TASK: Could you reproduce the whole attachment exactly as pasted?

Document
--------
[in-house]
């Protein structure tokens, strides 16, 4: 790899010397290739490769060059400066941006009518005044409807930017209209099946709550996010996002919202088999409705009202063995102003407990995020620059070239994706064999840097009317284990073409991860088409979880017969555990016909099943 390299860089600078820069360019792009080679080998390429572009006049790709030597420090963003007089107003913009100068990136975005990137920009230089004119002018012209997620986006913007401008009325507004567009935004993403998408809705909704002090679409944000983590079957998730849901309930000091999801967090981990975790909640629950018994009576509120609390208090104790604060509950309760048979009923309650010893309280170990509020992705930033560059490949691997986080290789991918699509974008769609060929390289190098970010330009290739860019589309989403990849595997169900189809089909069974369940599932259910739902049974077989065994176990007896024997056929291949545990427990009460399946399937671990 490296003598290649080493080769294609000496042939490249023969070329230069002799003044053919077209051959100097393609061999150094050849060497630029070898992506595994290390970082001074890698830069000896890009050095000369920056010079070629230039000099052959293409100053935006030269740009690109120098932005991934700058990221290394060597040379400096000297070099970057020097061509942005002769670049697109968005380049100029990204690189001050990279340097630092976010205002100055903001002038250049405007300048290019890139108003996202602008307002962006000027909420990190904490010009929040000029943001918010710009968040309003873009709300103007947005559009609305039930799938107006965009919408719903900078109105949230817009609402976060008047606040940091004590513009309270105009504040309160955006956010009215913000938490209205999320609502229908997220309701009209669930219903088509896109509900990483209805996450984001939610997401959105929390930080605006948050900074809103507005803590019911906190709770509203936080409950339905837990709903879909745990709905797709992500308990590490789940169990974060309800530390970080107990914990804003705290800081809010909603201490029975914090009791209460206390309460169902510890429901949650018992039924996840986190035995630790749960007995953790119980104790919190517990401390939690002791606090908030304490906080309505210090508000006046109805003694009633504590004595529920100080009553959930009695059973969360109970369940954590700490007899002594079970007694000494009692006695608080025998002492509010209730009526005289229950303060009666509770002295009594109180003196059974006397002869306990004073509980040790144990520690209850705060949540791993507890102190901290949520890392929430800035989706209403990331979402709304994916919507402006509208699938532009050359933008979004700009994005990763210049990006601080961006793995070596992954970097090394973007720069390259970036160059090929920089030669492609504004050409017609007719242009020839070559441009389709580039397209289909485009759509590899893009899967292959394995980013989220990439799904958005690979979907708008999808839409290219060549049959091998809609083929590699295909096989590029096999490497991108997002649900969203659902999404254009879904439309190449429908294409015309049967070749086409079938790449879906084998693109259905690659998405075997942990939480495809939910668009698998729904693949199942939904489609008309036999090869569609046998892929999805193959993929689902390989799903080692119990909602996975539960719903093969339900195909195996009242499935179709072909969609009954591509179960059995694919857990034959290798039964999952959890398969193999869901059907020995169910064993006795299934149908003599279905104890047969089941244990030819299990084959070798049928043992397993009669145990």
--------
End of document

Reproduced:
[in-house]
């Protein structure tokens, strides 16, 4: 790899010397290739490769060059400066941006009518005044409807930017209209099946709550996010996002919202088999409705009202063995102003407990995020620059070239994706064999840097009317284990073409991860088409979880017969555990016909099943 390299860089600078820069360019792009080679080998390429572009006049790709030597420090963003007089107003913009100068990136975005990137920009230089004119002018012209997620986006913007401008009325507004567009935004993403998408809705909704002090679409944000983590079957998730849901309930000091999801967090981990975790909640629950018994009576509120609390208090104790604060509950309760048979009923309650010893309280170990509020992705930033560059490949691997986080290789991918699509974008769609060929390289190098970010330009290739860019589309989403990849595997169900189809089909069974369940599932259910739902049974077989065994176990007896024997056929291949545990427990009460399946399937671990 490296003598290649080493080769294609000496042939490249023969070329230069002799003044053919077209051959100097393609061999150094050849060497630029070898992506595994290390970082001074890698830069000896890009050095000369920056010079070629230039000099052959293409100053935006030269740009690109120098932005991934700058990221290394060597040379400096000297070099970057020097061509942005002769670049697109968005380049100029990204690189001050990279340097630092976010205002100055903001002038250049405007300048290019890139108003996202602008307002962006000027909420990190904490010009929040000029943001918010710009968040309003873009709300103007947005559009609305039930799938107006965009919408719903900078109105949230817009609402976060008047606040940091004590513009309270105009504040309160955006956010009215913000938490209205999320609502229908997220309701009209669930219903088509896109509900990483209805996450984001939610997401959105929390930080605006948050900074809103507005803590019911906190709770509203936080409950339905837990709903879909745990709905797709992500308990590490789940169990974060309800530390970080107990914990804003705290800081809010909603201490029975914090009791209460206390309460169902510890429901949650018992039924996840986190035995630790749960007995953790119980104790919190517990401390939690002791606090908030304490906080309505210090508000006046109805003694009633504590004595529920100080009553959930009695059973969360109970369940954590700490007899002594079970007694000494009692006695608080025998002492509010209730009526005289229950303060009666509770002295009594109180003196059974006397002869306990004073509980040790144990520690209850705060949540791993507890102190901290949520890392929430800035989706209403990331979402709304994916919507402006509208699938532009050359933008979004700009994005990763210049990006601080961006793995070596992954970097090394973007720069390259970036160059090929920089030669492609504004050409017609007719242009020839070559441009389709580039397209289909485009759509590899893009899967292959394995980013989220990439799904958005690979979907708008999808839409290219060549049959091998809609083929590699295909096989590029096999490497991108997002649900969203659902999404254009879904439309190449429908294409015309049967070749086409079938790449879906084998693109259905690659998405075997942990939480495809939910668009698998729904693949199942939904489609008309036999090869569609046998892929999805193959993929689902390989799903080692119990909602996975539960719903093969339900195909195996009242499935179709072909969609009954591509179960059995694919857990034959290798039964999952959890398969193999869901059907020995169910064993006795299934149908003599279905104890047969089941244990030819299990084959070798049928043992397993009669145990």